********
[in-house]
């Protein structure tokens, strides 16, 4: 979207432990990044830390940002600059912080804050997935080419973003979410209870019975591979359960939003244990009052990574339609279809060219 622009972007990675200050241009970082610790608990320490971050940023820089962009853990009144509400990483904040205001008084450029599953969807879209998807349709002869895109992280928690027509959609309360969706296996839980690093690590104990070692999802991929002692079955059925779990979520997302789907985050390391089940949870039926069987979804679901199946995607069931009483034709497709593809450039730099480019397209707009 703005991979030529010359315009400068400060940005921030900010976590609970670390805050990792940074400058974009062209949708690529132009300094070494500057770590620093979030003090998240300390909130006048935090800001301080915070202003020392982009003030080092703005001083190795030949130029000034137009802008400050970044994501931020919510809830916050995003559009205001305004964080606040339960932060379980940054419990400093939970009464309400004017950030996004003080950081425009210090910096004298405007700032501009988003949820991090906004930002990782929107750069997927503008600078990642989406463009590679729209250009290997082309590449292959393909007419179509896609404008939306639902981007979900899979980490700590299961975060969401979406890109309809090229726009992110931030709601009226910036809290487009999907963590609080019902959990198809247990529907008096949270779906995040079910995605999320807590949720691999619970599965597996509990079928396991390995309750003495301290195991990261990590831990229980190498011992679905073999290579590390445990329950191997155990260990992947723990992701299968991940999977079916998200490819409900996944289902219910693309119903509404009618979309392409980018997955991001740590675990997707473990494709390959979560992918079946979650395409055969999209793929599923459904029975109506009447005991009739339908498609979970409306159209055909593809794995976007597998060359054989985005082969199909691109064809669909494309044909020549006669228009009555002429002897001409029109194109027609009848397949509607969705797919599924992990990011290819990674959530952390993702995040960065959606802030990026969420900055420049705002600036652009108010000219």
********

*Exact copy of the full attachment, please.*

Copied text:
[in-house]
């Protein structure tokens, strides 16, 4: 979207432990990044830390940002600059912080804050997935080419973003979410209870019975591979359960939003244990009052990574339609279809060219 622009972007990675200050241009970082610790608990320490971050940023820089962009853990009144509400990483904040205001008084450029599953969807879209998807349709002869895109992280928690027509959609309360969706296996839980690093690590104990070692999802991929002692079955059925779990979520997302789907985050390391089940949870039926069987979804679901199946995607069931009483034709497709593809450039730099480019397209707009 703005991979030529010359315009400068400060940005921030900010976590609970670390805050990792940074400058974009062209949708690529132009300094070494500057770590620093979030003090998240300390909130006048935090800001301080915070202003020392982009003030080092703005001083190795030949130029000034137009802008400050970044994501931020919510809830916050995003559009205001305004964080606040339960932060379980940054419990400093939970009464309400004017950030996004003080950081425009210090910096004298405007700032501009988003949820991090906004930002990782929107750069997927503008600078990642989406463009590679729209250009290997082309590449292959393909007419179509896609404008939306639902981007979900899979980490700590299961975060969401979406890109309809090229726009992110931030709601009226910036809290487009999907963590609080019902959990198809247990529907008096949270779906995040079910995605999320807590949720691999619970599965597996509990079928396991390995309750003495301290195991990261990590831990229980190498011992679905073999290579590390445990329950191997155990260990992947723990992701299968991940999977079916998200490819409900996944289902219910693309119903509404009618979309392409980018997955991001740590675990997707473990494709390959979560992918079946979650395409055969999209793929599923459904029975109506009447005991009739339908498609979970409306159209055909593809794995976007597998060359054989985005082969199909691109064809669909494309044909020549006669228009009555002429002897001409029109194109027609009848397949509607969705797919599924992990990011290819990674959530952390993702995040960065959606802030990026969420900055420049705002600036652009108010000219």